The Reception


Must see


Q&A with Gareth Brown, UK Marketing Director, Edrington-Beam Suntory UK

Tell me about yourself! How did you end up taking a job running the UK Marketing Department for Edrington-Beam Suntory UK? OK, to set the scene, I’m a Welshman, with an English accent, living in Glasgow…probably says it all? Career wise, I’ve been in the drinks industry for 20 years, starting life as a Graduate at Allied Domecq and moving through into Beam Global, which then became Beam Suntory. My career has been predominantly marketing focused starting as a brand manager on Harveys Sherry & Cockburn’s Port, progressing into the role as Global Director of Scotch, but I’ve also spent time in commercial roles, including running Duty-Free and Middle East & Africa. I joined the then Maxxium UK as Marketing Director in June 2016, which was renamed Edrington-Beam Suntory UK in 2018. What have been the highlights of your career so far?

Life’s a Reach

If there is one thing you can be sure of in the modern media it is that change is coming. Our publishing platforms have changed, our audience has changed, our competition has changed and as a result, we have had to change. Over and over and over again. It’s the key issue that we grapple every day. How to reach and build a younger digital audience, while continuing to serve the needs of a loyal, ageing print readership. Our company recently rebranded itself as Reach PLC to reflect what we do as a business. We reach people, whether it is on our own websites and apps, through social media platforms, news aggregators, podcast platforms or wherever else people find and use our content. There are so many new places to consume our journalism, but there are also so many more alternatives competing for people’s attention. The Scottish newspaper market has always been one of the most competitive in the world and we now have an added - and government-funded - competitor in the BBC which is no longer just the state broadcaster but the state digital publisher as well.

Q&A with Jo Grant

What does it mean to Edrington to be the Marketing Society’s Employer Brand of the Year?  In a “war” for talent it’s never been more important to articulate your employer proposition to potential employees, differentiating yourself in the marketplace and articulating your offering to people who have more choice in who they work for than ever before. We believe that we’ve got a unique offering and that regardless of people’s areas area of expertise, or what motivates them in their career, Edrington has something for everyone. Whether it’s an international career, working with our leading brands or working for a company who genuinely makes a difference we believe we have a culture and value proposition that pulls people in.  Winning the Marketing Society’s Employer Brand is fantastic recognition of this and a huge accolade for Edrington.  Tell us about your company cultures and values? The DNA of Edrington has 4 component parts Great People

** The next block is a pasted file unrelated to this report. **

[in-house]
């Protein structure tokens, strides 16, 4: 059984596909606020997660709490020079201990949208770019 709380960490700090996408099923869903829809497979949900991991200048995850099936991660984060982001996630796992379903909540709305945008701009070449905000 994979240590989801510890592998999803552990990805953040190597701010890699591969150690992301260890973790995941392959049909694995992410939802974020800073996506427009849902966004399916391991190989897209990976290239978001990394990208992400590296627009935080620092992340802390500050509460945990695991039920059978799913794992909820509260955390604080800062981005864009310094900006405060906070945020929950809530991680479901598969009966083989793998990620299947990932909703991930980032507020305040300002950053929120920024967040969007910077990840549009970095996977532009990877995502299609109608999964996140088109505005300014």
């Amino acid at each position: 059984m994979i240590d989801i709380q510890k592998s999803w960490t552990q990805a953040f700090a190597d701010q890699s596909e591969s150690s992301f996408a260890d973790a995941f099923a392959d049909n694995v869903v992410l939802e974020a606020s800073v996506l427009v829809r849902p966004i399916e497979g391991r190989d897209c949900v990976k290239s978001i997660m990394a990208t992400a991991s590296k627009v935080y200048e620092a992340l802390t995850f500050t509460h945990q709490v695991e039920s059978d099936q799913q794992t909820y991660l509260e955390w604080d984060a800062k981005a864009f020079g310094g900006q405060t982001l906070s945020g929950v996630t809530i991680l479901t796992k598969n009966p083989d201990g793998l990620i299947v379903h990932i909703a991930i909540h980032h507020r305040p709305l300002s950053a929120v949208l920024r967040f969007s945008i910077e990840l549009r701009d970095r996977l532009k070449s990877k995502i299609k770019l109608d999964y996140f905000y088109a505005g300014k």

Q&A with Clare Willis

Clare has been in the Marketing team at the National Trust for Scotland for the past 12 years where she has led a number of themed campaigns to encourage visits and membership.  What are the biggest challenges you face in your role as Marketing Manager for the National Trust for Scotland? I would say that it’s the diversity of our portfolio – we care for over 100 special places throughout Scotland including Glencoe, Culloden, the Hill House and the Robert Burns Birthplace Museum. Not only do our marketing campaigns have to promote these places to visitors and members who are looking for a great day out, but they also need to communicate that we are a conservation charity and protecting our heritage for future generations is at the heart of everything we do.  Who are your biggest inspirations in the industry?

Q&A with Thomas Barta

He conducted the world’s largest study, involving over 68,000 assessments, on what makes an impactful customer leader and has written the #1 marketing leadership book The 12 Powers of a Marketing Leader. If you could give your 16-year-old self one piece of career advice, what would it be? You are not a marketer – you are a change leader. The moment you try and get someone you do something, you do marketing. That’s a powerful role. Don’t become a campaign expert or digital nerd (they’ll be out of the job by 2025 – machines can do that). Learn the most powerful marketing skills: making change happen. How do you think the quality of UK's Marketing Industry compares globally? If you want a great machine, you go to Germany. If you want great food, you go to Italy. If you want great communication, the UK is your place. The UK is a marketing powerhouse. If UK marketers don’t fall into the digital nerd trap, it’s gonna stay like this.

Upcoming Events


A whisky evening with Edrington-Beam Suntory UK

with Carat on Credibility in the digital age.

Editor's choice

Accepting neurodiversity requires great generosity

'Perhaps you are sitting at your desk with a strong cup of tea, you’ve finally found 5 minutes for yourself. A moment to reflect and think about the office environment and the team’s neurological differences,' writes Tribal Worldwide's Jade Tomlin.


Use direct response copywriting to start selling more stuff, now

Having just read a book on how to improve your persuasive copywriting skills, I’m now supposed to write an entertaining, informative review that will have all you Marketing Society members clicking through to read it. No pressure then? Giles Lury reviews Glenn Fisher's new book.

Book club

Convenience v security: why no one should have to put their keys in the freezer!

'Are we jeopardising our personal security just to make our lives more convenient? I recently had my car stolen by someone who was seemingly able to hack their way into it.' A cautionary tale from Your Favourite Story's Rachel Faber.